Accountants’ professional skills in developing metrics, information systems, reporting and designing economic instruments, among other business attributes, will help make economies greener, companies more accountable, and achieve global and national measures that look beyond economic output to factor in non-traditional measures, such as human well-being and natural capital.

The bottom line is that the finance professionals of 2024 will have more challenges ahead of them than now, with research from the UN and the OECD telling us that climate change will have a major impact on business. The OECD’s Environmental Outlook 2050The Consequences of Inaction” (2012) said that: “Climate change presents a global systemic risk to society. It threatens the basic elements of life for all people: access to water, food production, health, use of land, and physical and natural capital.”

We believe that the young accountants of today will go on to develop the skills, abilities and knowledge to shape and change the future; many are already doing so. Our hope is that by 2024, the accountancy professional, wherever that person may be working, will be creating a brave new world with sustainability integral to it.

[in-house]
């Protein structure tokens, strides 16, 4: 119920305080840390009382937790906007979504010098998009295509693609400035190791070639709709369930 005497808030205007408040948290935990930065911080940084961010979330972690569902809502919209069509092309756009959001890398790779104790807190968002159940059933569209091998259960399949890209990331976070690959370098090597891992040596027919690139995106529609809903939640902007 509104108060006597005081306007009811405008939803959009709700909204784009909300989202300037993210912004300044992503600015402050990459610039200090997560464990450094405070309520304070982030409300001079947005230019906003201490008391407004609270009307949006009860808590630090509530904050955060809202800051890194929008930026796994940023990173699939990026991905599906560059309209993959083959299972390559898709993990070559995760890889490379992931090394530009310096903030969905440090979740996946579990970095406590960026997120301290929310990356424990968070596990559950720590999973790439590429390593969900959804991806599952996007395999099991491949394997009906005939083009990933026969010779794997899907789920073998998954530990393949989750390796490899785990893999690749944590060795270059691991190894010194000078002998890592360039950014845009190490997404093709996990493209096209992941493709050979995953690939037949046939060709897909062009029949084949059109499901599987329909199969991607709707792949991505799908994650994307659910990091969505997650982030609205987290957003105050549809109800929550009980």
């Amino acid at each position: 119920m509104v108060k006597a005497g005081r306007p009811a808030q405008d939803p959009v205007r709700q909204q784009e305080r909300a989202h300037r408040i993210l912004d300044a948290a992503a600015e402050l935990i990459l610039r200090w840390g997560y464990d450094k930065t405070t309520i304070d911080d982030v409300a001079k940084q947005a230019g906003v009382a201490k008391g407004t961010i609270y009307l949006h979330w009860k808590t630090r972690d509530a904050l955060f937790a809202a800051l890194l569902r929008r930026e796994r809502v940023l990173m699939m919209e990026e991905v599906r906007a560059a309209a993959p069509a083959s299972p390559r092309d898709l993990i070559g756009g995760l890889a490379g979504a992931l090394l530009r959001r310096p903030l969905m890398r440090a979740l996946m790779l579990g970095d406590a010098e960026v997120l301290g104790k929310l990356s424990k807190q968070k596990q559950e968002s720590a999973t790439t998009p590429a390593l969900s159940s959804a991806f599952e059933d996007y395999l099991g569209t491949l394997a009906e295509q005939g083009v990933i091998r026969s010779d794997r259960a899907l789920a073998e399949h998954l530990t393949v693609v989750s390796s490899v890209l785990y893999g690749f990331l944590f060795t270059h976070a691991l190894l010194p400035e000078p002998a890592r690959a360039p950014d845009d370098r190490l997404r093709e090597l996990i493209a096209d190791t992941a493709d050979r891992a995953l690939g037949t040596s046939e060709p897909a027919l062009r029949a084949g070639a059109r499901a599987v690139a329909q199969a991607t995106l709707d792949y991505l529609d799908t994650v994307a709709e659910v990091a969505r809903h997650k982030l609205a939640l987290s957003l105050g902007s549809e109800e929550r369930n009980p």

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By Carol A Adams, Monash University

Tony Abbott’s criticisms of the ANU’s divestment decision will come back to bite him. The tide of change is such that Vice-Chancellor Ian Young and the ANU Council will be seen as leaders. Others will follow.

Abbott has added his voice to a growing chorus condemning the decision by ANU to divest from seven resource companies, including treasurer Joe Hockey, education minister Christopher Pyne, and blacklisted companies Santos, Iluka Resources and Sandfire Resources.

But if these companies are unhappy with the analysis of their environmental and social performance, they should take responsibility for better valuing and reporting their environmental and social impacts.

The risk of fossil fuels

Abbott’s claim that divesting deprives fund members of a good investment could ultimately be proven incorrect. Even the generally conservative accounting profession is making an increasing amount of noise about the impact of climate change on asset valuations (or stranded carbon assets).

This is a particular issue in the fossil fuel sector.

“Fossil fuel companies should start accounting for the risk that their vast reserves may ultimately end up as stranded assets.” That’s the title of an article published by the Association of Chartered Certified Accountants (ACCA) earlier this year.